These Dams Face Restrictions Because of Safety Risks

Dam disasters are rare. But when they occur, the consequences can be devastating. Who could forget the partial failure of the Oroville Dam in 2017? The incident led to thousands of evacuations and caused over $1 billion in damage. 

California may be closer to another major spill than you think. Forty-two dams are at such high risk that the state has placed limits on the amount of water they can store. The limits amount to a loss of 330,000 acre-feet of storage — enough water to supply 3.6 million people for a year.

An interactive map published by CalMatters shows exactly where these dams are located, which ones pose the greatest risk, and which ones have lost the most storage capacity as a result. Dams that have lost 75-100% of their storage because of safety hazards include:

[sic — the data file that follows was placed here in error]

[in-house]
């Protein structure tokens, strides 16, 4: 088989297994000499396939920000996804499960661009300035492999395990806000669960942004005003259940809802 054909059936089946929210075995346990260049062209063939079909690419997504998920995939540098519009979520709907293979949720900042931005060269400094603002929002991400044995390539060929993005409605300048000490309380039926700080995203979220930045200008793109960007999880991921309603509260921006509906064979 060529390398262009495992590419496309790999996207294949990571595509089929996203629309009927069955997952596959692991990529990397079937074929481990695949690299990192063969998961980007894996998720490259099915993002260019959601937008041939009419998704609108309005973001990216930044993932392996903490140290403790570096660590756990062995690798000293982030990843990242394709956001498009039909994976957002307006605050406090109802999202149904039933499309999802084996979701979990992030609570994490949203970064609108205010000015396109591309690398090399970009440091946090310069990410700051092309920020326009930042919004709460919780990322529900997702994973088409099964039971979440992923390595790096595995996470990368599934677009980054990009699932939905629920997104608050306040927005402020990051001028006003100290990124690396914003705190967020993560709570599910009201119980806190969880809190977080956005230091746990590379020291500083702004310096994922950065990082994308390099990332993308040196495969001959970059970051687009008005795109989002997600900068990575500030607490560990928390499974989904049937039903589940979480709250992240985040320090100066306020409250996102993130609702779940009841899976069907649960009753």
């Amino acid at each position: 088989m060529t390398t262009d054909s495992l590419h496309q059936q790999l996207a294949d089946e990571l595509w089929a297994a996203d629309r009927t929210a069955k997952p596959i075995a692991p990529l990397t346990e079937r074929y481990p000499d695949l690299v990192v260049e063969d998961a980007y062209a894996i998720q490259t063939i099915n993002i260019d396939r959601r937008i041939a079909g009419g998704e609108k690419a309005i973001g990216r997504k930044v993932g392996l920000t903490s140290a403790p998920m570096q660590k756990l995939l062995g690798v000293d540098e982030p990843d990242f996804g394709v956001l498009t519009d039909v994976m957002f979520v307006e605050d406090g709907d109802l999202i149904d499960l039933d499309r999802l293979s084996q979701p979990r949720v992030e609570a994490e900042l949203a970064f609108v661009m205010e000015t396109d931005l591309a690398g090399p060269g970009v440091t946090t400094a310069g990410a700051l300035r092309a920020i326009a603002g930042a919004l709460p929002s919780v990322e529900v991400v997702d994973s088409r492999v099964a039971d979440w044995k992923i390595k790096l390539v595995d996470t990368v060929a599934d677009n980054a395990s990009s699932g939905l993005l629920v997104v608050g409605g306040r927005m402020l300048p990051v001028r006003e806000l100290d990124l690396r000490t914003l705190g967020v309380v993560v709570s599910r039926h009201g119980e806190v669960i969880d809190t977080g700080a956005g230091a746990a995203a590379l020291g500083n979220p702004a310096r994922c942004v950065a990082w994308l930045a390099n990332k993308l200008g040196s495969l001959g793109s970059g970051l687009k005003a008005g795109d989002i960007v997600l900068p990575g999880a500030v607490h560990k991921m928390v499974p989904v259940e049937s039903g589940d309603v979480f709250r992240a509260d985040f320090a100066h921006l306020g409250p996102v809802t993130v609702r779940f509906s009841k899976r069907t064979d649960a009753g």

• Bass Lake (Siskiyou)
  • Swanzy Lake (Solano)
  • Selvage #2 (Santa Clara)
  • North Fork (Santa Clara)
  • #3 Forebay (Madera)
  • Tinemaha (Inyo)
  • Haiwee (Inyo)
  • Sawpit Debris Basin (Los Angeles)
  • Lee Lake (Riverside)
  • Lake Hodges (San Diego)

Facing a massive budget deficit, Gov. Gavin Newsom has proposed cutting the state’s dam repair grant program by half. The Legislature is at odds with him on this point.

“This investment is the trifecta: It gives you public safety, because you don’t want dams breaking. It gives you climate resilience, because we could have flooding,” and “it will impact our water supply,” said Assemblymember Diane Papan (D-San Mateo).

How is your nearest dam doing? Click here to see the map.